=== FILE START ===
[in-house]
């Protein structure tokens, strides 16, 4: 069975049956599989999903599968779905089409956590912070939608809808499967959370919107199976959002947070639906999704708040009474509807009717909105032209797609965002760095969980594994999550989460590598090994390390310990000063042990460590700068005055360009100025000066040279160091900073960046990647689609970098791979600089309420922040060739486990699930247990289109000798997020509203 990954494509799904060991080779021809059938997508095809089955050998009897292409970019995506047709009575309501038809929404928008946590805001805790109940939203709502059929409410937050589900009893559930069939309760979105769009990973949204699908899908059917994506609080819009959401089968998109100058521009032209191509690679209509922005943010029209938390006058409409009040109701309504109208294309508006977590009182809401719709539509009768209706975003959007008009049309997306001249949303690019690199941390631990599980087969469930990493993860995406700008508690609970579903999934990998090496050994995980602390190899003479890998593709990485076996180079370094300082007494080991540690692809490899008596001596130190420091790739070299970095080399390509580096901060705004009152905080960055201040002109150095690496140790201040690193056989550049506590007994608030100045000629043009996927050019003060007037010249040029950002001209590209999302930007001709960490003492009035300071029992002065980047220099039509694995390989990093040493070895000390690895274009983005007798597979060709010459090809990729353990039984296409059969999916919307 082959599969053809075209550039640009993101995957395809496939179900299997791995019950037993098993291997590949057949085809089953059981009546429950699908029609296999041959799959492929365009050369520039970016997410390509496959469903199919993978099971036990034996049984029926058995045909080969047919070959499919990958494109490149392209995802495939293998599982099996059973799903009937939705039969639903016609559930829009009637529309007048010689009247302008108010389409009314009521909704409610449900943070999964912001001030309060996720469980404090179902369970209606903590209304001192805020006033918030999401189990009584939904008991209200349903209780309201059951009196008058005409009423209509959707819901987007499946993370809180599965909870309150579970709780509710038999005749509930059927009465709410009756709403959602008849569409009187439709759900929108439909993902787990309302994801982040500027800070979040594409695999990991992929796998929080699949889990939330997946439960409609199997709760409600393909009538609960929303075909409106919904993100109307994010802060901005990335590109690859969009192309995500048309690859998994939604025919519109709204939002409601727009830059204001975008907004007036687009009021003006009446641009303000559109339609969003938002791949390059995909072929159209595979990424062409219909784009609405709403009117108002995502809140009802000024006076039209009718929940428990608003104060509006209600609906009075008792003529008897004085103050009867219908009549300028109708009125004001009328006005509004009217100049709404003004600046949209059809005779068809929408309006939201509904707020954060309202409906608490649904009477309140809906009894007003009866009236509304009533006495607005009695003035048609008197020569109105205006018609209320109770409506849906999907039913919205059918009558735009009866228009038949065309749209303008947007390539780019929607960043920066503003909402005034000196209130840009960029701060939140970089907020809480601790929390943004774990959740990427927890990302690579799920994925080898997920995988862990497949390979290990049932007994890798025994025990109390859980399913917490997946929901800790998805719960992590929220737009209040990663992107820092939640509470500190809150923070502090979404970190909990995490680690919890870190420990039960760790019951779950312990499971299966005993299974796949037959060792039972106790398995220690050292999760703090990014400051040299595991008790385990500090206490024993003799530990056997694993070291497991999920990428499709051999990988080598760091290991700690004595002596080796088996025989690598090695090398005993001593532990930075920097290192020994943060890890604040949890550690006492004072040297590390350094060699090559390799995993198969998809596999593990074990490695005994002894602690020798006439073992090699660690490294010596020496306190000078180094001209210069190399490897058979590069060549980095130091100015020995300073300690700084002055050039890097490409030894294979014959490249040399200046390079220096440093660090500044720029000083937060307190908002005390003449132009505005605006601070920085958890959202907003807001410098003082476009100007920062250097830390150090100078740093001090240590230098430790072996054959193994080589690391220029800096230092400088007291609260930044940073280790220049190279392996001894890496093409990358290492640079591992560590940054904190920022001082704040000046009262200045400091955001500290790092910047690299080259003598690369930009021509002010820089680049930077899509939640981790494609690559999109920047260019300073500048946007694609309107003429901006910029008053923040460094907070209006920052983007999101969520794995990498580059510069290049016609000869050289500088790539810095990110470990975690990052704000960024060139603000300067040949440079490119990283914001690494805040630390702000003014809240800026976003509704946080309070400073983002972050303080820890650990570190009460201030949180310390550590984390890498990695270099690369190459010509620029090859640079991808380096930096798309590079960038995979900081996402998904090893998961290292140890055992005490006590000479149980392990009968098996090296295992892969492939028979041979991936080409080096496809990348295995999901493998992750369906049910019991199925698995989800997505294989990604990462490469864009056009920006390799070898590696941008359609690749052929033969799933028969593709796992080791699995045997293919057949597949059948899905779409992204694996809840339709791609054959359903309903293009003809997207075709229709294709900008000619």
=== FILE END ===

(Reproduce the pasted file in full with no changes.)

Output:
[in-house]
């Protein structure tokens, strides 16, 4: 069975049956599989999903599968779905089409956590912070939608809808499967959370919107199976959002947070639906999704708040009474509807009717909105032209797609965002760095969980594994999550989460590598090994390390310990000063042990460590700068005055360009100025000066040279160091900073960046990647689609970098791979600089309420922040060739486990699930247990289109000798997020509203 990954494509799904060991080779021809059938997508095809089955050998009897292409970019995506047709009575309501038809929404928008946590805001805790109940939203709502059929409410937050589900009893559930069939309760979105769009990973949204699908899908059917994506609080819009959401089968998109100058521009032209191509690679209509922005943010029209938390006058409409009040109701309504109208294309508006977590009182809401719709539509009768209706975003959007008009049309997306001249949303690019690199941390631990599980087969469930990493993860995406700008508690609970579903999934990998090496050994995980602390190899003479890998593709990485076996180079370094300082007494080991540690692809490899008596001596130190420091790739070299970095080399390509580096901060705004009152905080960055201040002109150095690496140790201040690193056989550049506590007994608030100045000629043009996927050019003060007037010249040029950002001209590209999302930007001709960490003492009035300071029992002065980047220099039509694995390989990093040493070895000390690895274009983005007798597979060709010459090809990729353990039984296409059969999916919307 082959599969053809075209550039640009993101995957395809496939179900299997791995019950037993098993291997590949057949085809089953059981009546429950699908029609296999041959799959492929365009050369520039970016997410390509496959469903199919993978099971036990034996049984029926058995045909080969047919070959499919990958494109490149392209995802495939293998599982099996059973799903009937939705039969639903016609559930829009009637529309007048010689009247302008108010389409009314009521909704409610449900943070999964912001001030309060996720469980404090179902369970209606903590209304001192805020006033918030999401189990009584939904008991209200349903209780309201059951009196008058005409009423209509959707819901987007499946993370809180599965909870309150579970709780509710038999005749509930059927009465709410009756709403959602008849569409009187439709759900929108439909993902787990309302994801982040500027800070979040594409695999990991992929796998929080699949889990939330997946439960409609199997709760409600393909009538609960929303075909409106919904993100109307994010802060901005990335590109690859969009192309995500048309690859998994939604025919519109709204939002409601727009830059204001975008907004007036687009009021003006009446641009303000559109339609969003938002791949390059995909072929159209595979990424062409219909784009609405709403009117108002995502809140009802000024006076039209009718929940428990608003104060509006209600609906009075008792003529008897004085103050009867219908009549300028109708009125004001009328006005509004009217100049709404003004600046949209059809005779068809929408309006939201509904707020954060309202409906608490649904009477309140809906009894007003009866009236509304009533006495607005009695003035048609008197020569109105205006018609209320109770409506849906999907039913919205059918009558735009009866228009038949065309749209303008947007390539780019929607960043920066503003909402005034000196209130840009960029701060939140970089907020809480601790929390943004774990959740990427927890990302690579799920994925080898997920995988862990497949390979290990049932007994890798025994025990109390859980399913917490997946929901800790998805719960992590929220737009209040990663992107820092939640509470500190809150923070502090979404970190909990995490680690919890870190420990039960760790019951779950312990499971299966005993299974796949037959060792039972106790398995220690050292999760703090990014400051040299595991008790385990500090206490024993003799530990056997694993070291497991999920990428499709051999990988080598760091290991700690004595002596080796088996025989690598090695090398005993001593532990930075920097290192020994943060890890604040949890550690006492004072040297590390350094060699090559390799995993198969998809596999593990074990490695005994002894602690020798006439073992090699660690490294010596020496306190000078180094001209210069190399490897058979590069060549980095130091100015020995300073300690700084002055050039890097490409030894294979014959490249040399200046390079220096440093660090500044720029000083937060307190908002005390003449132009505005605006601070920085958890959202907003807001410098003082476009100007920062250097830390150090100078740093001090240590230098430790072996054959193994080589690391220029800096230092400088007291609260930044940073280790220049190279392996001894890496093409990358290492640079591992560590940054904190920022001082704040000046009262200045400091955001500290790092910047690299080259003598690369930009021509002010820089680049930077899509939640981790494609690559999109920047260019300073500048946007694609309107003429901006910029008053923040460094907070209006920052983007999101969520794995990498580059510069290049016609000869050289500088790539810095990110470990975690990052704000960024060139603000300067040949440079490119990283914001690494805040630390702000003014809240800026976003509704946080309070400073983002972050303080820890650990570190009460201030949180310390550590984390890498990695270099690369190459010509620029090859640079991808380096930096798309590079960038995979900081996402998904090893998961290292140890055992005490006590000479149980392990009968098996090296295992892969492939028979041979991936080409080096496809990348295995999901493998992750369906049910019991199925698995989800997505294989990604990462490469864009056009920006390799070898590696941008359609690749052929033969799933028969593709796992080791699995045997293919057949597949059948899905779409992204694996809840339709791609054959359903309903293009003809997207075709229709294709900008000619």